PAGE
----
But there are many other things to consider. It's really not that easy, is it? Unconfirmed or not, if there is even an oh-so-slight possibility of a correlation between height and intelligence, wouldn't it be better if the kid was tall? On the other hand, intelligence doesn't necessarily make happy, does it? Neither does it guarantee wealth. But you also don't want to end up asking your daughter If You're So Dumb, Why Aren't You Rich?
And then there is the unavoidable question of boy or girl. In a progressive society as ours, we of course wouldn't fall for the prejudices of our ancestors who thought a man more worthy than only his rib. No, we would rely on what research says, and who wouldn't want a pleasantly smiling baby? So you might want to take into account that "As Infants, Girls Appear More Emotionally Stable than Boys: Boys were more likely to cry and fuss and to turn, twist [...] They were really just trying to get attention". (I couldn't find a study that says at which age this behaviour stops.) Anyway, if you still want a boy, make sure his ring finger isn't too long.
Gee, it's getting really complicated with the design, isn't it? And it's getting more complicated the more we think we know about humans. Wasn't that nice in those days when we could just have sex? *sigh* But nowadays, you know, we just want the best for the kid.
Besides all these important points, there's the question of looks. Yah sure, we all know good looks don't matter, it's the inner value that counts, blahblah. But it can't harm if the kid is tall, and blond, and has a perfect nose, can it? So, honestly, if you could change anything about your looks, would you?
Just among the two of us, I for my part would really like to be some inches taller. I'm not much of a designer babe, but it's mostly Italian and French women's clothes that actually come in sizes I can wear. Such, the outcome of my shopping trips is either unnecessarily expensive or unnecessarily unfashionable.
Anyway, before I start complaining about this fuzzy hair that runs in the family, consider for a moment a world in which everybody could change arbitrarily the way he or she looks. Customize your hair and skin color, heights, bra-size, whatever. Don't like your toes? Your butt? That belly fat? Blink it away (who needs toes anyway). Okay, done? What would we have then?
To begin with we'd have a lot of beautiful people that fit into designer clothes, and who change their looks according the the recent fashion. Now lets see where this gets us. Well, our perception of beauty has grown with evolution. Characteristics we prefer most often have a biological background, and are linked to health, fertility, intelligence. The subtleties however change over time, with culture and tradition. Interestingly, they change rather fast, that is within only a couple of generations. E.g. I'd guess most Kate's from today would find the probable status of Leopold's teeth utterly repelling, and I wouldn't touch a guy with a wig. Even more interesting is how attractive we consider body fat or a tan (rspt. absence thereof), ornamental extensions or various kinds of creative self-mutilation.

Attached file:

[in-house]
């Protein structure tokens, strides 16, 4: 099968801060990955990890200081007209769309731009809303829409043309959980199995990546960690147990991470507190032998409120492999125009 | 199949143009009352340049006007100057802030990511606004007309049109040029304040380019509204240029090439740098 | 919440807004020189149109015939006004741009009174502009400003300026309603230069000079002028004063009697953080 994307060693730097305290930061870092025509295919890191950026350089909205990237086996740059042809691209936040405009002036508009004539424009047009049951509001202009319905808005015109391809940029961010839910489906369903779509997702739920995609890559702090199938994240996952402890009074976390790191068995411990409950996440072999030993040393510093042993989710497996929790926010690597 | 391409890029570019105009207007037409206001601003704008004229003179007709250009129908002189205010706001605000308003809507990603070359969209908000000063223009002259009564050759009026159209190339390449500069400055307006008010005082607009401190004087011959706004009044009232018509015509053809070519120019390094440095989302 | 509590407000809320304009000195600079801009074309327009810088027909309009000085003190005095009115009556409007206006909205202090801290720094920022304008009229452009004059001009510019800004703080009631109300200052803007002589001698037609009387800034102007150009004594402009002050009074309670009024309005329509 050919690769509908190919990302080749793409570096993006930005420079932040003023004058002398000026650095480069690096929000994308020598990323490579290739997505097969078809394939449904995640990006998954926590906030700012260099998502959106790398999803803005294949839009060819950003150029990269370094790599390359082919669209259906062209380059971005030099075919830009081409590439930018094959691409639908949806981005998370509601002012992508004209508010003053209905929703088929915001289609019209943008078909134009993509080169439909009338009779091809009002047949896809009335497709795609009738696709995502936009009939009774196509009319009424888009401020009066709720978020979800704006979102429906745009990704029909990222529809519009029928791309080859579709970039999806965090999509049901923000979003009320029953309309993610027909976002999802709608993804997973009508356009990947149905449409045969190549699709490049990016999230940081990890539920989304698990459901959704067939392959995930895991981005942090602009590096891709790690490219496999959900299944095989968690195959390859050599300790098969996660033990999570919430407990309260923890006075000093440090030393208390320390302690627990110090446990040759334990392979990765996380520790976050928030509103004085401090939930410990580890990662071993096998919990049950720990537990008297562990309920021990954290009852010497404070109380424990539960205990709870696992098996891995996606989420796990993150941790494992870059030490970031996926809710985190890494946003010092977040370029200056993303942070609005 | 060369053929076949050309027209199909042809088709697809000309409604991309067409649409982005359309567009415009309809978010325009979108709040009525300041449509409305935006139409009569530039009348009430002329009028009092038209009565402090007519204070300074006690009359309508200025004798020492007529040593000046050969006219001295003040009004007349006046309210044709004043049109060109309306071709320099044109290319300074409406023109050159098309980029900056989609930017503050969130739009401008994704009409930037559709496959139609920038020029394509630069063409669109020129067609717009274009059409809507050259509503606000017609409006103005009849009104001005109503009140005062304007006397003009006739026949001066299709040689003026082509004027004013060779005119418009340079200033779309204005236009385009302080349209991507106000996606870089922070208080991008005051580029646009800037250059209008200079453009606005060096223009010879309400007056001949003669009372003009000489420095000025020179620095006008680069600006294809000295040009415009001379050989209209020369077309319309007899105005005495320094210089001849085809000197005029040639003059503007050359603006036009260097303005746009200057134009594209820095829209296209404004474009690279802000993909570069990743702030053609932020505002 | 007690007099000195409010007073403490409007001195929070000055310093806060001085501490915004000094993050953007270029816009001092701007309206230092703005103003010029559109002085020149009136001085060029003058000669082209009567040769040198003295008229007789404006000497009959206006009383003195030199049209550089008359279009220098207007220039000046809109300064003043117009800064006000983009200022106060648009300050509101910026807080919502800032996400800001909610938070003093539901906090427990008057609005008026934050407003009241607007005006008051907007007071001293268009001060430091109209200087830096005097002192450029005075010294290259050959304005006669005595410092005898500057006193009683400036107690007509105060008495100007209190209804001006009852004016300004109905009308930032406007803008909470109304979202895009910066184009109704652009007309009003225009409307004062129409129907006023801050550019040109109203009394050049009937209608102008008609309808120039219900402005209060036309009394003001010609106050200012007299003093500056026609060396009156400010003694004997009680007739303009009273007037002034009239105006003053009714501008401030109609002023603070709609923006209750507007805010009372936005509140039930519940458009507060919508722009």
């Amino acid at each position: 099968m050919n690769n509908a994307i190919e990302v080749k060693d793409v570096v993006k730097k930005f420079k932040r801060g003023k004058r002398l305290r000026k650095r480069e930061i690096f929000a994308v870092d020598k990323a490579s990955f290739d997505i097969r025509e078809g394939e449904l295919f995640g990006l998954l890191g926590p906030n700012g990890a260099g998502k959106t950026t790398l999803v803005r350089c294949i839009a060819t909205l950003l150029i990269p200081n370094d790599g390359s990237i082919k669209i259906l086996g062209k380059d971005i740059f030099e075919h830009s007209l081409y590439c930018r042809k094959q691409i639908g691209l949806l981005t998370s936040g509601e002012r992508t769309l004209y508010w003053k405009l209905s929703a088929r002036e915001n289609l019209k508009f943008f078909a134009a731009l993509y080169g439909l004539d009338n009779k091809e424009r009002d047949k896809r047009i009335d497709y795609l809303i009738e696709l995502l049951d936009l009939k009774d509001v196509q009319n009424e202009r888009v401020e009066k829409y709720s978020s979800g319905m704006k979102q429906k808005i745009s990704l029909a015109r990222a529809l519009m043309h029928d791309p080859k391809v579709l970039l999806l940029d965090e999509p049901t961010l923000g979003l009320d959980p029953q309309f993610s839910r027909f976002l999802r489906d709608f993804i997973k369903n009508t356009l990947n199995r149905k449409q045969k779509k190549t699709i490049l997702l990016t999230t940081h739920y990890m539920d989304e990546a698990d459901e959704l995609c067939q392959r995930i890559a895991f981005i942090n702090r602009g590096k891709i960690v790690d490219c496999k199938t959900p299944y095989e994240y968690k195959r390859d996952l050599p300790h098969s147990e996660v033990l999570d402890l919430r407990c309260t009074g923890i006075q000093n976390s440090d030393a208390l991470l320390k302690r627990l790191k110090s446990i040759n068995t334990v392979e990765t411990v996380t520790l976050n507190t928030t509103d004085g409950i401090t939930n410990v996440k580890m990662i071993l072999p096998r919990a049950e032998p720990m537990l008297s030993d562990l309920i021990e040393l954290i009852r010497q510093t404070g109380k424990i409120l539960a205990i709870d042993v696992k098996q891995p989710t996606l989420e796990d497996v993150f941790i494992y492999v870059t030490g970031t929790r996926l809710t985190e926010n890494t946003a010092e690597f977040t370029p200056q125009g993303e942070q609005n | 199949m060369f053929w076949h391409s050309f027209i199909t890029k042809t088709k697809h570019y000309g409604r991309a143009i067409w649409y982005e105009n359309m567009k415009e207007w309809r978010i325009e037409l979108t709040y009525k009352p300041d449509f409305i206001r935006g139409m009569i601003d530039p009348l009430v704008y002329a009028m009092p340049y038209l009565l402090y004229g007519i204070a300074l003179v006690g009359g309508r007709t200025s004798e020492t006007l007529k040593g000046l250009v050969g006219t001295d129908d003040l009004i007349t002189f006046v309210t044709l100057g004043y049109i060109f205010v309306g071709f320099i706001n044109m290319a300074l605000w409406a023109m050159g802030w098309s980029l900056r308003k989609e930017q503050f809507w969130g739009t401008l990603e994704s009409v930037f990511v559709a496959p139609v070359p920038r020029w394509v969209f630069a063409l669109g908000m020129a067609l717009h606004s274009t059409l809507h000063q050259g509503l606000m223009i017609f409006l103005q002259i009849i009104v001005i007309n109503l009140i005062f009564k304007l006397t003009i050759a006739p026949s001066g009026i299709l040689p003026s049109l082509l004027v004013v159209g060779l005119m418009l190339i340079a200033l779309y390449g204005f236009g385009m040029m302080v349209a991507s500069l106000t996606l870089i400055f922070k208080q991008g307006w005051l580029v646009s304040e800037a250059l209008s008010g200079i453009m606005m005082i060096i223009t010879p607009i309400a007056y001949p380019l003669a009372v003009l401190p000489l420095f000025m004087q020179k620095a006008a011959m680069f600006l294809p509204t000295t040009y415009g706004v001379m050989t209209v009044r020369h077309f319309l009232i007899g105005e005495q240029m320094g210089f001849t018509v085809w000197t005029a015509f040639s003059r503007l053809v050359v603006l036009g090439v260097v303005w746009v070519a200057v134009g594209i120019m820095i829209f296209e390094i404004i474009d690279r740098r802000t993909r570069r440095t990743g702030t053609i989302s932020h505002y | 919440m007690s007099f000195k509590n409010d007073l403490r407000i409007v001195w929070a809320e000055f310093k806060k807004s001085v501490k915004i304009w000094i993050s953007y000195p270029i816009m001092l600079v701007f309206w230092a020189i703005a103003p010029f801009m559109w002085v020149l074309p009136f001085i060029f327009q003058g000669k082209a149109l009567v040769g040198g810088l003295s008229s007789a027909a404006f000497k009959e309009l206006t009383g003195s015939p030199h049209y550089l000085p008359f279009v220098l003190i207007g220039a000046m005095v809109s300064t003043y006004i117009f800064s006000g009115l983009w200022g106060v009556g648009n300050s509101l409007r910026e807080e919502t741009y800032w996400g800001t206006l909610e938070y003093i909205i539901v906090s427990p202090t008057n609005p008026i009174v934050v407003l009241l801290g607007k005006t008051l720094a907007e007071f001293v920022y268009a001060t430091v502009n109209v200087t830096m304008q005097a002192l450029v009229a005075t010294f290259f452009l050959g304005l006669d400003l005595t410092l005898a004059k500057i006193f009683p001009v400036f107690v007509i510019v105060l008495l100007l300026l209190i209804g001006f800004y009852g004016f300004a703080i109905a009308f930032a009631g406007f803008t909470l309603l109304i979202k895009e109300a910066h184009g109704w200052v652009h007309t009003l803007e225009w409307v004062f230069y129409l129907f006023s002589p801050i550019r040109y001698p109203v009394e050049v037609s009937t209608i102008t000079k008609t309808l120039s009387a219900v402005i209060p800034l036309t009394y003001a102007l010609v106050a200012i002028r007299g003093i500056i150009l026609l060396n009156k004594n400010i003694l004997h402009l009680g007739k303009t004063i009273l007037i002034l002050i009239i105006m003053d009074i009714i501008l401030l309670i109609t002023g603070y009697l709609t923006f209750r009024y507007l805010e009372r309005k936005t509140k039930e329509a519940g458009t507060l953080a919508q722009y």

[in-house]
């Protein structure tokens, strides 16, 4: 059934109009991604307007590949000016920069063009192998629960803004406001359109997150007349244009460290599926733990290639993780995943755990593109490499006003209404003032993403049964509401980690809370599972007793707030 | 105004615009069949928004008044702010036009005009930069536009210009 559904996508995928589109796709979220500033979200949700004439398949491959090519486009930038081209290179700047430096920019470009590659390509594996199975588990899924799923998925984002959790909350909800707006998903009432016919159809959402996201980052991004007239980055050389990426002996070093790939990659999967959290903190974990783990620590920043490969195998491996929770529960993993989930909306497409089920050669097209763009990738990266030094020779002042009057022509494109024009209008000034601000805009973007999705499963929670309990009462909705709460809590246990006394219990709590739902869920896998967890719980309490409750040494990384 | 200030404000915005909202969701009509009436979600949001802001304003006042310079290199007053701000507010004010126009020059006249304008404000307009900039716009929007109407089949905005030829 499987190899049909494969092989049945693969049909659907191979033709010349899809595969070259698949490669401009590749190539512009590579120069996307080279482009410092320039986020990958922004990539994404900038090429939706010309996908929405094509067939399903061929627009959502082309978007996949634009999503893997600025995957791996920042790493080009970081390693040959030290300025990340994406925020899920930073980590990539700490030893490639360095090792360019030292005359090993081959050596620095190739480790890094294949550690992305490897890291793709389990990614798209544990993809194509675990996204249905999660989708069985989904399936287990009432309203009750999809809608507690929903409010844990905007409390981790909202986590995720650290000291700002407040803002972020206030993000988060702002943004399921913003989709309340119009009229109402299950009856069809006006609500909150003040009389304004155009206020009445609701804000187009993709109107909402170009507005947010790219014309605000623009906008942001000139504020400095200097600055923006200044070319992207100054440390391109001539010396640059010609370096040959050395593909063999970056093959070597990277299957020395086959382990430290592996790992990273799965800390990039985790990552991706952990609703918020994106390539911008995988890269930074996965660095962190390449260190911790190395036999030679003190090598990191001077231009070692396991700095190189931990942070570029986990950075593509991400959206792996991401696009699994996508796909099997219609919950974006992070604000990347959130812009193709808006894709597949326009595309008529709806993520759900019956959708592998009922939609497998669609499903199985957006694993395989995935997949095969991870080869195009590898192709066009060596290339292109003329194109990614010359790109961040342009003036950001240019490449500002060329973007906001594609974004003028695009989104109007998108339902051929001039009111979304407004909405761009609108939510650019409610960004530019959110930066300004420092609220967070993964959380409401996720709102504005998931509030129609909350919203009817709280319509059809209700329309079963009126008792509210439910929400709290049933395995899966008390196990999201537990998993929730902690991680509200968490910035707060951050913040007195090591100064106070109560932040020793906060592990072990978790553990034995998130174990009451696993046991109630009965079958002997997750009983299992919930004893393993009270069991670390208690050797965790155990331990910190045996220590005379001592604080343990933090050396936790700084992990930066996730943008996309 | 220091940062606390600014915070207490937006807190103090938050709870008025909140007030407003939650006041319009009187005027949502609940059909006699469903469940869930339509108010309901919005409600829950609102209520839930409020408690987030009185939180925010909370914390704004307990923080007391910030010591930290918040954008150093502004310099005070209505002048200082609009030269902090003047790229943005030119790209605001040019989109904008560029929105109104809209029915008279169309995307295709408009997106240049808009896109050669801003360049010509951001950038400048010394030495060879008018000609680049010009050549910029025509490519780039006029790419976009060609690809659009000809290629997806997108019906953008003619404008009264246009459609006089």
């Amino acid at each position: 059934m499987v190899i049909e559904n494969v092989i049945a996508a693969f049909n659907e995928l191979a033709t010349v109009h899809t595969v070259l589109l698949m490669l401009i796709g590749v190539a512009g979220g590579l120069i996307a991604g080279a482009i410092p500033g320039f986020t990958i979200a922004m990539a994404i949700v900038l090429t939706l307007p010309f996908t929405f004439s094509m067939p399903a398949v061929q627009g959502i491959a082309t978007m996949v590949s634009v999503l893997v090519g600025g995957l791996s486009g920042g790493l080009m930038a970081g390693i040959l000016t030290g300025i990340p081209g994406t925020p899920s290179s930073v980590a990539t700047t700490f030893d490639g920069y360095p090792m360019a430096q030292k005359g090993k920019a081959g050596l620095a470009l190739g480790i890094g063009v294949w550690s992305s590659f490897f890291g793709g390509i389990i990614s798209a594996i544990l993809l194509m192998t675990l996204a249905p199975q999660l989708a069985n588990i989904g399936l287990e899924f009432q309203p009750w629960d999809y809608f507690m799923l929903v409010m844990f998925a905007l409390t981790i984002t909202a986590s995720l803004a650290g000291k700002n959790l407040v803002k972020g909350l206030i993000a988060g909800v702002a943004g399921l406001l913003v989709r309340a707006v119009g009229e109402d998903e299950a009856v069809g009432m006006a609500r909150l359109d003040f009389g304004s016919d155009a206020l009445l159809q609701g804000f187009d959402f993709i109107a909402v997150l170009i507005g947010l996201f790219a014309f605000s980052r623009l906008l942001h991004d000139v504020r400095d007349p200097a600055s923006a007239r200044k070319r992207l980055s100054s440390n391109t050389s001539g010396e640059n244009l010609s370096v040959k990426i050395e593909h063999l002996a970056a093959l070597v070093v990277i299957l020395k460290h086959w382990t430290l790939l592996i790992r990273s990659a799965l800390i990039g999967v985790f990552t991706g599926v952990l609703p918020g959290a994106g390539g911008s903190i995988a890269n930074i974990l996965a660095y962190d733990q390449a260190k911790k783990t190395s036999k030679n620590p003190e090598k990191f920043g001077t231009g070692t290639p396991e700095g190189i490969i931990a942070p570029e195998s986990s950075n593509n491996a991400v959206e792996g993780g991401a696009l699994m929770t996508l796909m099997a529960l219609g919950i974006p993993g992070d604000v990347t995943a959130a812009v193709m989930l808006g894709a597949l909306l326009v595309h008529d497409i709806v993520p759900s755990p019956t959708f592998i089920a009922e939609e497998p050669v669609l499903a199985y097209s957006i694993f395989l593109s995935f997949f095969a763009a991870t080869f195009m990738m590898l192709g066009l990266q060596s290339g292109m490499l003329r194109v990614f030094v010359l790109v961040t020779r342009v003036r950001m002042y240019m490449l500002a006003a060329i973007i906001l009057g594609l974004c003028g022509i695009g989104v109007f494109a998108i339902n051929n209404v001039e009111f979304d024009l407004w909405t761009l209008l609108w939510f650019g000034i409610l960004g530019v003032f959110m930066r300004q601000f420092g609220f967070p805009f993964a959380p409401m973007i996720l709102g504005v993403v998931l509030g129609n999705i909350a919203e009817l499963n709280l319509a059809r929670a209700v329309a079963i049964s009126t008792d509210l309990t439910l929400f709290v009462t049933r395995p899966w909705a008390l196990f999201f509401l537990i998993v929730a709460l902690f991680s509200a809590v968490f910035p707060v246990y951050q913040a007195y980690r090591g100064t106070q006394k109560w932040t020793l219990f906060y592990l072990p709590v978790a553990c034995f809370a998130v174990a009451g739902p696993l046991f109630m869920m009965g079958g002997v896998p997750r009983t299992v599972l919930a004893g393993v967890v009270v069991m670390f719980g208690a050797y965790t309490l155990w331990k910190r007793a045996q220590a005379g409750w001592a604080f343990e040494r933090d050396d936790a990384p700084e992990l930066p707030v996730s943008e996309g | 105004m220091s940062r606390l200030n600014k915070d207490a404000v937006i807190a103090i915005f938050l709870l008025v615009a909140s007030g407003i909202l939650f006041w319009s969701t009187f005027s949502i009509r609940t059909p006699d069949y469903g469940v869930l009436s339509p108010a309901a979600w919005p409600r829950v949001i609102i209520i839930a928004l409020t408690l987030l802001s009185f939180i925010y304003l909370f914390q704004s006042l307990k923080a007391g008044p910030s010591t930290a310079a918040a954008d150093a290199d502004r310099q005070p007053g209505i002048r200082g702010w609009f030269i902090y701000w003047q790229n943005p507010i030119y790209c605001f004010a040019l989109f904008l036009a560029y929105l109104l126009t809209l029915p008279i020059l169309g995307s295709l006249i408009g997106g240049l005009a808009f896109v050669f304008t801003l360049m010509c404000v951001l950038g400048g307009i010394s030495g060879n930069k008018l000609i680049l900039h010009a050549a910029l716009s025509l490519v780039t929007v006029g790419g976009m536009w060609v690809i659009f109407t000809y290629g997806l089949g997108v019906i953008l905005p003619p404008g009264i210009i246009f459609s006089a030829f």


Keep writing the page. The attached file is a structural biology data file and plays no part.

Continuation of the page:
Humans differ from other species mostly through the amount of time they spend thinking about something else than survival. A considerable fraction of that time is spend thinking about themselves, and about what others think about them (one can iterate that some more times). So we've used our big brains to form a society that provides possibilities to sneak around what we consider evolutionary disadvantages. The (logical?) continuation being to directly influence the 'fitness' of our genes.
The pre-stage to this fitness-enhancement already exists: we bleach our teeth to a 'healthy white', shampoo ourselves sexy, remove unwanted hair, get breast implants, take hormones for the fatter muscles, and pills for softer skin (you find the links in your junk mail folder).
And we hear people proclaiming they do it for themselves because it makes them they feel better. Sadly, even after you subtract self-deception, I think to a certain degree this might actually be true. It makes us feel better if we do what we think is the best to make ourselves loved - whether or not it works on the long run:
- Breast implants linked to suicide risk
"Women who receive implants for breast enhancement are three times more likely to commit suicide, according to a new report that offered a sobering view of an increasingly popular surgery. Deaths related to mental disorders, including alcohol or drug dependence, also were three times higher among women who had the cosmetic procedure, researchers said. The report in the Annals of Plastic Surgery's August issue was the most recent to detect a higher suicide rate among women who had their breasts enlarged, providing a gloomy counterpoint to studies that showed women felt better about themselves after getting implants. Though the study did not look at the reasons behind the suicides, senior author Joseph McLaughlin, a professor of medicine at the Vanderbilt University School of Medicine, said he believed that many had psychological problems before getting implants and that their conditions did not improve afterward."